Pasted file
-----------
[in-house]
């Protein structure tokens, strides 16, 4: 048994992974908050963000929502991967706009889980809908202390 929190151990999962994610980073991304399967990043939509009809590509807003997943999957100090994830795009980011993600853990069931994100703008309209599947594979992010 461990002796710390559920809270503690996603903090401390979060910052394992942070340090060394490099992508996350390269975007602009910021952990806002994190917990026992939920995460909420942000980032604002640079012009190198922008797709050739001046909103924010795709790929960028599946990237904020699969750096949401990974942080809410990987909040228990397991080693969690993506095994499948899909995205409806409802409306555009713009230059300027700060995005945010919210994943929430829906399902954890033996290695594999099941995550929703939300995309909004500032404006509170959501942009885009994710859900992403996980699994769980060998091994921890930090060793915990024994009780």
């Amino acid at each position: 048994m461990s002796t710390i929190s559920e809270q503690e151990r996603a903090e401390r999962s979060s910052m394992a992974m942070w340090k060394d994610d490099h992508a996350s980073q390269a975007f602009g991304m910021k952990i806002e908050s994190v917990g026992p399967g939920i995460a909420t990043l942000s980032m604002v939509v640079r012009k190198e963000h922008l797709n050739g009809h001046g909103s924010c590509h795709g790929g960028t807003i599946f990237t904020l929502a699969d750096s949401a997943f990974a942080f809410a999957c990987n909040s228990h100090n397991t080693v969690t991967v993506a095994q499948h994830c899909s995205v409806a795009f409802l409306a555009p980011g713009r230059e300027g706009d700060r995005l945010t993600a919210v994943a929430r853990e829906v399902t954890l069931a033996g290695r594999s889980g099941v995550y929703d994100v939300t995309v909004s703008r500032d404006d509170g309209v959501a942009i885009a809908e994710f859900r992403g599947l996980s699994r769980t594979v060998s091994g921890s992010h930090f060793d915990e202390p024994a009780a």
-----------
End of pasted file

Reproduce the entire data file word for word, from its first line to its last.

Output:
[in-house]
């Protein structure tokens, strides 16, 4: 048994992974908050963000929502991967706009889980809908202390 929190151990999962994610980073991304399967990043939509009809590509807003997943999957100090994830795009980011993600853990069931994100703008309209599947594979992010 461990002796710390559920809270503690996603903090401390979060910052394992942070340090060394490099992508996350390269975007602009910021952990806002994190917990026992939920995460909420942000980032604002640079012009190198922008797709050739001046909103924010795709790929960028599946990237904020699969750096949401990974942080809410990987909040228990397991080693969690993506095994499948899909995205409806409802409306555009713009230059300027700060995005945010919210994943929430829906399902954890033996290695594999099941995550929703939300995309909004500032404006509170959501942009885009994710859900992403996980699994769980060998091994921890930090060793915990024994009780």
């Amino acid at each position: 048994m461990s002796t710390i929190s559920e809270q503690e151990r996603a903090e401390r999962s979060s910052m394992a992974m942070w340090k060394d994610d490099h992508a996350s980073q390269a975007f602009g991304m910021k952990i806002e908050s994190v917990g026992p399967g939920i995460a909420t990043l942000s980032m604002v939509v640079r012009k190198e963000h922008l797709n050739g009809h001046g909103s924010c590509h795709g790929g960028t807003i599946f990237t904020l929502a699969d750096s949401a997943f990974a942080f809410a999957c990987n909040s228990h100090n397991t080693v969690t991967v993506a095994q499948h994830c899909s995205v409806a795009f409802l409306a555009p980011g713009r230059e300027g706009d700060r995005l945010t993600a919210v994943a929430r853990e829906v399902t954890l069931a033996g290695r594999s889980g099941v995550y929703d994100v939300t995309v909004s703008r500032d404006d509170g309209v959501a942009i885009a809908e994710f859900r992403g599947l996980s699994r769980t594979v060998s091994g921890s992010h930090f060793d915990e202390p024994a009780a």